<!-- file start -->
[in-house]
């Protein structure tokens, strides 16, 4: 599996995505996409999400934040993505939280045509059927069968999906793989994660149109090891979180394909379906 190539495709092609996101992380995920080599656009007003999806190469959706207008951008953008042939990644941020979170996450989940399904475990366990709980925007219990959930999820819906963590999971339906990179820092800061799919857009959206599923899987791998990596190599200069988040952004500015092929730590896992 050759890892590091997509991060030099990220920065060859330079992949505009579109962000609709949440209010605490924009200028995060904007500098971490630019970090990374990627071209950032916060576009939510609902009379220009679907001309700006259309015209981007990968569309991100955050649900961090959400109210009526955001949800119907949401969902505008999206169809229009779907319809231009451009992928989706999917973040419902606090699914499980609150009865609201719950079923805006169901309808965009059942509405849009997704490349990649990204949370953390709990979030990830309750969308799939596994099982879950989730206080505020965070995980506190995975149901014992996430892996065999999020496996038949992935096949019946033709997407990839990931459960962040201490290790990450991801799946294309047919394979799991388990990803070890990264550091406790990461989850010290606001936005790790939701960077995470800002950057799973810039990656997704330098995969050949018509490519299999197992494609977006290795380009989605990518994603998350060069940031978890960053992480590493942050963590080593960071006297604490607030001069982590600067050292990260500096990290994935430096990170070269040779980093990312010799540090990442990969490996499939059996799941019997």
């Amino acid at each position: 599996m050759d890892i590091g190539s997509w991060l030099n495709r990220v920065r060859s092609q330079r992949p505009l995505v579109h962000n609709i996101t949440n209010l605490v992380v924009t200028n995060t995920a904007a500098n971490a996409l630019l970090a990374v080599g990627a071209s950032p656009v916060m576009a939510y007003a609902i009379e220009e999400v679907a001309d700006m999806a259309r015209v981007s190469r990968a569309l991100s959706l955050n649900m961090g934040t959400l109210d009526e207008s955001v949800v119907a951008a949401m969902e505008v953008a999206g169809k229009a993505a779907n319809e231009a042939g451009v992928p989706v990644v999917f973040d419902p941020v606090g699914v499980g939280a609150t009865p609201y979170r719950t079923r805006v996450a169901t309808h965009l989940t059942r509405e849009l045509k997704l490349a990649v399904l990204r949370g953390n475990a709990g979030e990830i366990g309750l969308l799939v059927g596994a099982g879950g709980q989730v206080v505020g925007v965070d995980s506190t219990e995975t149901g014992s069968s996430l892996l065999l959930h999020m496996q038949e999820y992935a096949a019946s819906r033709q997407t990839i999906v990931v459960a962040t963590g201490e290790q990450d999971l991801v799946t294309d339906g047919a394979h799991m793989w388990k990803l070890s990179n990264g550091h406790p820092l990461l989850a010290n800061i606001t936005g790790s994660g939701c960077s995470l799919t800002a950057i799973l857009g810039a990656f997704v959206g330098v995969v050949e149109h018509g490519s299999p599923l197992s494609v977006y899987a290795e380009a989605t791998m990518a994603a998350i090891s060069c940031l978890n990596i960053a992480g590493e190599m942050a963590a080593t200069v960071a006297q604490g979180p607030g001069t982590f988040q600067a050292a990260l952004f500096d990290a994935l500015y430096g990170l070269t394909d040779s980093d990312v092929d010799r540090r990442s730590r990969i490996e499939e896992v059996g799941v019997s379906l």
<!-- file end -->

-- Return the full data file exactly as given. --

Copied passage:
[in-house]
């Protein structure tokens, strides 16, 4: 599996995505996409999400934040993505939280045509059927069968999906793989994660149109090891979180394909379906 190539495709092609996101992380995920080599656009007003999806190469959706207008951008953008042939990644941020979170996450989940399904475990366990709980925007219990959930999820819906963590999971339906990179820092800061799919857009959206599923899987791998990596190599200069988040952004500015092929730590896992 050759890892590091997509991060030099990220920065060859330079992949505009579109962000609709949440209010605490924009200028995060904007500098971490630019970090990374990627071209950032916060576009939510609902009379220009679907001309700006259309015209981007990968569309991100955050649900961090959400109210009526955001949800119907949401969902505008999206169809229009779907319809231009451009992928989706999917973040419902606090699914499980609150009865609201719950079923805006169901309808965009059942509405849009997704490349990649990204949370953390709990979030990830309750969308799939596994099982879950989730206080505020965070995980506190995975149901014992996430892996065999999020496996038949992935096949019946033709997407990839990931459960962040201490290790990450991801799946294309047919394979799991388990990803070890990264550091406790990461989850010290606001936005790790939701960077995470800002950057799973810039990656997704330098995969050949018509490519299999197992494609977006290795380009989605990518994603998350060069940031978890960053992480590493942050963590080593960071006297604490607030001069982590600067050292990260500096990290994935430096990170070269040779980093990312010799540090990442990969490996499939059996799941019997």
């Amino acid at each position: 599996m050759d890892i590091g190539s997509w991060l030099n495709r990220v920065r060859s092609q330079r992949p505009l995505v579109h962000n609709i996101t949440n209010l605490v992380v924009t200028n995060t995920a904007a500098n971490a996409l630019l970090a990374v080599g990627a071209s950032p656009v916060m576009a939510y007003a609902i009379e220009e999400v679907a001309d700006m999806a259309r015209v981007s190469r990968a569309l991100s959706l955050n649900m961090g934040t959400l109210d009526e207008s955001v949800v119907a951008a949401m969902e505008v953008a999206g169809k229009a993505a779907n319809e231009a042939g451009v992928p989706v990644v999917f973040d419902p941020v606090g699914v499980g939280a609150t009865p609201y979170r719950t079923r805006v996450a169901t309808h965009l989940t059942r509405e849009l045509k997704l490349a990649v399904l990204r949370g953390n475990a709990g979030e990830i366990g309750l969308l799939v059927g596994a099982g879950g709980q989730v206080v505020g925007v965070d995980s506190t219990e995975t149901g014992s069968s996430l892996l065999l959930h999020m496996q038949e999820y992935a096949a019946s819906r033709q997407t990839i999906v990931v459960a962040t963590g201490e290790q990450d999971l991801v799946t294309d339906g047919a394979h799991m793989w388990k990803l070890s990179n990264g550091h406790p820092l990461l989850a010290n800061i606001t936005g790790s994660g939701c960077s995470l799919t800002a950057i799973l857009g810039a990656f997704v959206g330098v995969v050949e149109h018509g490519s299999p599923l197992s494609v977006y899987a290795e380009a989605t791998m990518a994603a998350i090891s060069c940031l978890n990596i960053a992480g590493e190599m942050a963590a080593t200069v960071a006297q604490g979180p607030g001069t982590f988040q600067a050292a990260l952004f500096d990290a994935l500015y430096g990170l070269t394909d040779s980093d990312v092929d010799r540090r990442s730590r990969i490996e499939e896992v059996g799941v019997s379906l």